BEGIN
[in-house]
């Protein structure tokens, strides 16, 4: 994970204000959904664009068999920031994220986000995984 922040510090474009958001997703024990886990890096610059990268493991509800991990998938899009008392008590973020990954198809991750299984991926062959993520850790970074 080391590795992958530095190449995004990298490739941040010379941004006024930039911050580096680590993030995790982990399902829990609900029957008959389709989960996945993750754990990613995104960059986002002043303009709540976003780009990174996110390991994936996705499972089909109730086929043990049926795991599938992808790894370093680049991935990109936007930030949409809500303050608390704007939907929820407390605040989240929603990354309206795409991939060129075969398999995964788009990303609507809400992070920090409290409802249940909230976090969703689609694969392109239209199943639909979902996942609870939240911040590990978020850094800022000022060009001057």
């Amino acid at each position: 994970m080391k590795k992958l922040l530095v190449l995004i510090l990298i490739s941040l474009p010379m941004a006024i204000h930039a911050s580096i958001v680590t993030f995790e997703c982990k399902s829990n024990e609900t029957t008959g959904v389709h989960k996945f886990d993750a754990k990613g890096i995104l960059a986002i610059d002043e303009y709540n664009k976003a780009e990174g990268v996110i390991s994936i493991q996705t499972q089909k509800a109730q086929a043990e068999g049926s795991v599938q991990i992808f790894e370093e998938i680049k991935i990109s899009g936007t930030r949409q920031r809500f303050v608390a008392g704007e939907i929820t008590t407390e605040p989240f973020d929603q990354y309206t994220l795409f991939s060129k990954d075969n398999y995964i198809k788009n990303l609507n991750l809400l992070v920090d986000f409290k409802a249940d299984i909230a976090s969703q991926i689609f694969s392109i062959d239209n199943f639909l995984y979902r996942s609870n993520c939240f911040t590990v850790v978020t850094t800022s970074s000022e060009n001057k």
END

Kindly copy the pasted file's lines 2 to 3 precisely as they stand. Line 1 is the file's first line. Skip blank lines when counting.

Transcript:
């Protein structure tokens, strides 16, 4: 994970204000959904664009068999920031994220986000995984 922040510090474009958001997703024990886990890096610059990268493991509800991990998938899009008392008590973020990954198809991750299984991926062959993520850790970074 080391590795992958530095190449995004990298490739941040010379941004006024930039911050580096680590993030995790982990399902829990609900029957008959389709989960996945993750754990990613995104960059986002002043303009709540976003780009990174996110390991994936996705499972089909109730086929043990049926795991599938992808790894370093680049991935990109936007930030949409809500303050608390704007939907929820407390605040989240929603990354309206795409991939060129075969398999995964788009990303609507809400992070920090409290409802249940909230976090969703689609694969392109239209199943639909979902996942609870939240911040590990978020850094800022000022060009001057």
């Amino acid at each position: 994970m080391k590795k992958l922040l530095v190449l995004i510090l990298i490739s941040l474009p010379m941004a006024i204000h930039a911050s580096i958001v680590t993030f995790e997703c982990k399902s829990n024990e609900t029957t008959g959904v389709h989960k996945f886990d993750a754990k990613g890096i995104l960059a986002i610059d002043e303009y709540n664009k976003a780009e990174g990268v996110i390991s994936i493991q996705t499972q089909k509800a109730q086929a043990e068999g049926s795991v599938q991990i992808f790894e370093e998938i680049k991935i990109s899009g936007t930030r949409q920031r809500f303050v608390a008392g704007e939907i929820t008590t407390e605040p989240f973020d929603q990354y309206t994220l795409f991939s060129k990954d075969n398999y995964i198809k788009n990303l609507n991750l809400l992070v920090d986000f409290k409802a249940d299984i909230a976090s969703q991926i689609f694969s392109i062959d239209n199943f639909l995984y979902r996942s609870n993520c939240f911040t590990v850790v978020t850094t800022s970074s000022e060009n001057k």